Tonight (2021 Aug 11), one of the most prolific meteor showers in the year, the Perseids, will crescendo and light up Idaho skies. What are the Perseids, what should you expect to see, where should you go to see them?
Fire in the Sky
In his chart-topper “Rocky Mountain High”, John Denver sings “the Colorado rocky mountain high // I’ve seen it rainin’ fire in the sky”. This reference apparently hearkens to the Perseid meteor shower that Denver viewed from the Rocky Mountains in the 1970s. In fact, calling a meteor shower “fire in the sky” is not just poetic license, it’s decently accurate scientific description as well.
It turns out that the Solar System is kinda dirty: like dogs shedding their winter coats, comets spray ice, gas, and dust as they fly past the Sun. This cosmic clutter goes into orbit around the Sun, at least for a little while.
When the Earth passes through one of these dust clouds, the dust crashes into the atmosphere at super-sonic speeds, which quickly bakes the grains (called “meteors” once they hit the atmosphere) to thousands of degrees. Depending on the size and composition of the dust, the resulting plasma streak may burst into a fireball of blue, green, or yellow.
The Perseids meteor shower originates from Comet Swift-Tuttle, which passes near the Sun every 133 years when it replenishes the supply of dust for its associated meteor shower.
Readying for the Radiant
The Perseid meteor shower occurs every year, going from mid-July until late August, but it peaks right about now (August 11), as Earth passes through the densest part of the dust cloud. Predictions for tonight’s show top 75 meteors per hour.
Even as I write this (Aug 11 at 9:30am), the meteors are passing through Earth’s atmosphere, but they are hidden behind the Sun’s glare. Once the Sun sets (about 9pm MT) and the sky gets dark (after 10pm MT), though, expect the show to start.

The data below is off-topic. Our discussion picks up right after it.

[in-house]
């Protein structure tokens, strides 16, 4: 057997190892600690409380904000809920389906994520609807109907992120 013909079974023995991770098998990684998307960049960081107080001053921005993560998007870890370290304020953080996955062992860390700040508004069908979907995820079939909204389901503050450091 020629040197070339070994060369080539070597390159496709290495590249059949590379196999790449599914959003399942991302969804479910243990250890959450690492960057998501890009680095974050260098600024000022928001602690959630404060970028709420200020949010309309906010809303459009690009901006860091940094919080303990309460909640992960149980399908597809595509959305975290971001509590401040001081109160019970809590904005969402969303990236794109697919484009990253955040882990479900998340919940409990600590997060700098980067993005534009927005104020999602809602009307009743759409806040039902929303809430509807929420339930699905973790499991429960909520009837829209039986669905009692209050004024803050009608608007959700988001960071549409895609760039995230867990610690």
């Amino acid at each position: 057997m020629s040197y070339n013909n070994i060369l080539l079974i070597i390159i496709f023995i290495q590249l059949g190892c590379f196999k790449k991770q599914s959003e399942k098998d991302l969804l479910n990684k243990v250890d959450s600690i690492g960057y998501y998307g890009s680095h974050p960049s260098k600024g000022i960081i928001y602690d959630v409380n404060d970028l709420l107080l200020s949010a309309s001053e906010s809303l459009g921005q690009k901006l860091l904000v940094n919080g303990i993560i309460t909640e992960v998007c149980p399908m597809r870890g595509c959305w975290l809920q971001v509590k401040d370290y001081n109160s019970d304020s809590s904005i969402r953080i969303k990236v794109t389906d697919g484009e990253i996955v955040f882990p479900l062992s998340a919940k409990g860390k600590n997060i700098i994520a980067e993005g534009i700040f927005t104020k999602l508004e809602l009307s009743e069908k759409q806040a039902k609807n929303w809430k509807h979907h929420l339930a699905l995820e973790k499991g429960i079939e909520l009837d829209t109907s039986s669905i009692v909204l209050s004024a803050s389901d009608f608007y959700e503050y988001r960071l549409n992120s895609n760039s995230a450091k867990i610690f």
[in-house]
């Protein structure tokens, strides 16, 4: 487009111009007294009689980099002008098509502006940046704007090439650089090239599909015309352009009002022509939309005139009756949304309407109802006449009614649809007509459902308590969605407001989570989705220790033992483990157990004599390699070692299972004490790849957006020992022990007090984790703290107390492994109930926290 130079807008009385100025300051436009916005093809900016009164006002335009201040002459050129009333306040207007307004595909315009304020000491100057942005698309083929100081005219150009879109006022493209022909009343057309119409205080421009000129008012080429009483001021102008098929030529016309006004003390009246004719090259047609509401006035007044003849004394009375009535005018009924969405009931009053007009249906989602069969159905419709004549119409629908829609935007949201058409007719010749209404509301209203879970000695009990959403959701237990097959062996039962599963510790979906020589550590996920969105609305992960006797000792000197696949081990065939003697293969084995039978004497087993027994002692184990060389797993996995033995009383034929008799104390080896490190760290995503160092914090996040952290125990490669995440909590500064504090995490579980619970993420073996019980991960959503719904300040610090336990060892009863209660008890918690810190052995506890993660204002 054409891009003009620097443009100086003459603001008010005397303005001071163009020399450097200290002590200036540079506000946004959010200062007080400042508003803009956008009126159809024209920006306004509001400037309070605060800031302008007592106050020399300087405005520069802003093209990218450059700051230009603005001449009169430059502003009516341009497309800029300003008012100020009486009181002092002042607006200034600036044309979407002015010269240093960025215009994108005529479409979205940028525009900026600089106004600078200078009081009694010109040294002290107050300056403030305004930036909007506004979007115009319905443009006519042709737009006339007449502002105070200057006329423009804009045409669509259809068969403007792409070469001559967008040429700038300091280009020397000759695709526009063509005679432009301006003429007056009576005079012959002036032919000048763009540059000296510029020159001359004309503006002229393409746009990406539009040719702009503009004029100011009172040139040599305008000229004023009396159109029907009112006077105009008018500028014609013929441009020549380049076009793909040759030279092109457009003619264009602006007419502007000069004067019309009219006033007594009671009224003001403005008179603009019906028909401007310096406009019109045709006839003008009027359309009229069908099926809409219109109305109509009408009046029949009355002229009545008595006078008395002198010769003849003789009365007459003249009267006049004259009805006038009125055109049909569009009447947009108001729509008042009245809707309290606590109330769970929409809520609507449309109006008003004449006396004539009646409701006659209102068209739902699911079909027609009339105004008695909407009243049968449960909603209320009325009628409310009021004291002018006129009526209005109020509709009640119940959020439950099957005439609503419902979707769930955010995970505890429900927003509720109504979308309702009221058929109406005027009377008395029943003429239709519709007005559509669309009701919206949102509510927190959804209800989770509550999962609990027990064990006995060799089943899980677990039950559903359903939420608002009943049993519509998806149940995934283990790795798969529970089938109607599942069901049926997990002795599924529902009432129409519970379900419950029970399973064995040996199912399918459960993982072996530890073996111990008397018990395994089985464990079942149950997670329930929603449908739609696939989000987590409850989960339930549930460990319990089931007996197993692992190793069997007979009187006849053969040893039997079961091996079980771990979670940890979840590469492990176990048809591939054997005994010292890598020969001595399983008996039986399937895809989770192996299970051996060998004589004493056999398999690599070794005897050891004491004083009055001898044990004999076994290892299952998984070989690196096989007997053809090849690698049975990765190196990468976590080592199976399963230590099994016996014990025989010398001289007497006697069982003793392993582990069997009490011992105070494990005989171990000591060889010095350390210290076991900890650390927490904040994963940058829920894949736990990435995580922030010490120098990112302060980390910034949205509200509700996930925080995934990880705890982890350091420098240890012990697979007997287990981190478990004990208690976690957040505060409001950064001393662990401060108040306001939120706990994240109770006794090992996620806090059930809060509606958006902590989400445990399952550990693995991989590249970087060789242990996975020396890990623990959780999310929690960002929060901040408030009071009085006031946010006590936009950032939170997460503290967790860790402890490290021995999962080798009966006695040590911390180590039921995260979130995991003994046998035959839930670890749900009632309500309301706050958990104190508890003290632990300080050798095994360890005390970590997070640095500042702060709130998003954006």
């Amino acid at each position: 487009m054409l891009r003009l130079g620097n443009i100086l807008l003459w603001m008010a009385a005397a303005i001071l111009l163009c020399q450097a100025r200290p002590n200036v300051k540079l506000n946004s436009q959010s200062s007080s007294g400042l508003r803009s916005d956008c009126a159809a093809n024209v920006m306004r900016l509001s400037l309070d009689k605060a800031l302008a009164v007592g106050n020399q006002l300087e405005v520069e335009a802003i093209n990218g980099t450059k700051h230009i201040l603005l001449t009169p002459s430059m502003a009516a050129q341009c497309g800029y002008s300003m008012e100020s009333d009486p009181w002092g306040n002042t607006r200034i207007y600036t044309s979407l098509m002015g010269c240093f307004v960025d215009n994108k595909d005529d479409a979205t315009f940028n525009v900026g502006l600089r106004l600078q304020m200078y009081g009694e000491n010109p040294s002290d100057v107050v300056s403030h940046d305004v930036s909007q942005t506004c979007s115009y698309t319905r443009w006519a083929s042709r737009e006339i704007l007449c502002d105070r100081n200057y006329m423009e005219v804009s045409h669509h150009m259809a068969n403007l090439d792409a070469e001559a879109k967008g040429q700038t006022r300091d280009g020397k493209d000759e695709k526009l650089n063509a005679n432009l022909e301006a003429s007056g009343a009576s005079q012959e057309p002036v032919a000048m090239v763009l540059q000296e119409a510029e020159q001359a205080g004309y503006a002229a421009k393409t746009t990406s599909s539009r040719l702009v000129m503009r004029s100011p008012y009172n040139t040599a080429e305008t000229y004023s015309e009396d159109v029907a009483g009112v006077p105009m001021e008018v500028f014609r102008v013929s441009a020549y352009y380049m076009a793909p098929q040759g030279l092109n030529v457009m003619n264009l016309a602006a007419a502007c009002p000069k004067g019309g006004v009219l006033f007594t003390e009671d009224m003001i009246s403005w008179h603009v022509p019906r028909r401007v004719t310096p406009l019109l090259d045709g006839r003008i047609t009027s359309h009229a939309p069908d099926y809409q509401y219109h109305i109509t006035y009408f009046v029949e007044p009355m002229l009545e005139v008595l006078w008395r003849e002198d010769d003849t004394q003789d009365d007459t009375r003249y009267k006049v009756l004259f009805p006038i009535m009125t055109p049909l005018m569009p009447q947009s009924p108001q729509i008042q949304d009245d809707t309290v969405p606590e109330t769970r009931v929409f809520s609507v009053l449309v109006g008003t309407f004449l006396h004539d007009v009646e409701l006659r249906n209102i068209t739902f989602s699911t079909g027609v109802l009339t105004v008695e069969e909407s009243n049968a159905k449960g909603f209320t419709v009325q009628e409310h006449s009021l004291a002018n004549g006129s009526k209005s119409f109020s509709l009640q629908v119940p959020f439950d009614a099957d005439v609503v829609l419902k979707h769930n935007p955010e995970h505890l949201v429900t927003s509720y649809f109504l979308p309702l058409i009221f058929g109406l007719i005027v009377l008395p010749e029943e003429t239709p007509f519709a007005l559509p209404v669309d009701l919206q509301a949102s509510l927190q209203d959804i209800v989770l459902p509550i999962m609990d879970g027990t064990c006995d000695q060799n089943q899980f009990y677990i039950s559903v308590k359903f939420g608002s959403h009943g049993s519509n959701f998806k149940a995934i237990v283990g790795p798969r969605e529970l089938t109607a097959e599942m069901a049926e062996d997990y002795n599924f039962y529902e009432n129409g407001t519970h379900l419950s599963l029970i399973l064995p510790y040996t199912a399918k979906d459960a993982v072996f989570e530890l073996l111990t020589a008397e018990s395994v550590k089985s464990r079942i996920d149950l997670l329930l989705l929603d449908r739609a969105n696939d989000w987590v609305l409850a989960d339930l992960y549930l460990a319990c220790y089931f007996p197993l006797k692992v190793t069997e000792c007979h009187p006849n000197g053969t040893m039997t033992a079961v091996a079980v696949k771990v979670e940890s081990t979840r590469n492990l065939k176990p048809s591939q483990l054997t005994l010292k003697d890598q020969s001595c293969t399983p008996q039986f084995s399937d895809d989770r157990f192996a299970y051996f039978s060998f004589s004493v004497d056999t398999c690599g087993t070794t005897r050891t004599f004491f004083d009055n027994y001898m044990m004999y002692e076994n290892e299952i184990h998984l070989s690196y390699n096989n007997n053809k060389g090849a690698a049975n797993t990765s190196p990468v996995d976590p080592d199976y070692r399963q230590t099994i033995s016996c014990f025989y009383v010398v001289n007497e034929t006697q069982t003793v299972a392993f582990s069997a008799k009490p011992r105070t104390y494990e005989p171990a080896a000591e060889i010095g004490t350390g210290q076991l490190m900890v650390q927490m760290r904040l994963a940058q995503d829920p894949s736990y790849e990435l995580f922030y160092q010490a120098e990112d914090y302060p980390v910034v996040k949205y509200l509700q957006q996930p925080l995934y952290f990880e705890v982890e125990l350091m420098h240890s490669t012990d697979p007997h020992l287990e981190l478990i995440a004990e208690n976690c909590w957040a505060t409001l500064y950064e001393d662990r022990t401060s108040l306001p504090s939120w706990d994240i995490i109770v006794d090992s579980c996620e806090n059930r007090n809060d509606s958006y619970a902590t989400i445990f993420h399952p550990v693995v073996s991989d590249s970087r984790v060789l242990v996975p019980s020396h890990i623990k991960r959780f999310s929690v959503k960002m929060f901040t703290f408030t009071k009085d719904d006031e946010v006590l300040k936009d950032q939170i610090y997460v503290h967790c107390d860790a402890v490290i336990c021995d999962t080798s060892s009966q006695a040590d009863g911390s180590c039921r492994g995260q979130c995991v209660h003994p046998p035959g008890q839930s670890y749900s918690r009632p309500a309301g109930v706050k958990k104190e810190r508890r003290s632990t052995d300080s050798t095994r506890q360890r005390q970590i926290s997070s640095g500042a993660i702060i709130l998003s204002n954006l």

The peak in meteors will happen pretty late, between midnight and dawn. That’s when the part of the Earth’s surface you’re riding on turns into the direction that the Earth is orbiting. Then, meteors will appear to streak out of the constellation Perseus, called the meteor shower’s “radiant”. Hence the name.
Off to See the Blizzard
So how and where can you go to see this storm of plasma snow? Short answer: with your eyes and anywhere dark.
Longer answer: meteors streak across the sky in mere seconds (they travel upwards of 30,000 miles per hour), so they are basically impossible to track with a telescope. So don’t bother to bring your scope or binoculars.
You won’t need them anyway. Like Venus, meteors can be bright enough to cast shadows on the ground, so you won’t struggle to see them the way you might with darker objects.
The best place to observe the show is somewhere dark with clear skies. Fortunately, Idaho is slated to have mostly clear skies tonight with just a bit of smoke, so almost anywhere out of the glare of lights will do. Within a short drive of Boise, your best bets are probably the observatory at Bruneau Dunes Park or Dedication Point near Kuna. Both places can be tricky to find in the dark, though, so be sure to arrive before sunset.
If you can make it, the absolute best place in Idaho to stargaze is within the Central Idaho Dark Sky Reserve, CIDSR Sprawling across central Idaho from Ketchum up to Stanley, CIDSR is the only internationally recognized dark sky reserve with gold-tier status in the United States, providing a breathtakingly velvet sky.
Meteor showers give us more than just regular cosmic fireworks — they also make possible long-distance radio communication. The same atmospheric friction that burns up the meteors also deposits and distributes their sodium and other elements in the ionosphere, the atmospheric layer about 50 miles (80 km) above our heads.
These chemical elements reflect radio waves, allowing them to travel over the horizon and beyond line-of-sight. This is the reason that radio stations are often easier to receive at night: the Sun’s ultra-violet rays deplete the ionosphere but are gone at night.
For more advice, consult your local astronomy club — http://www.boiseastro.org.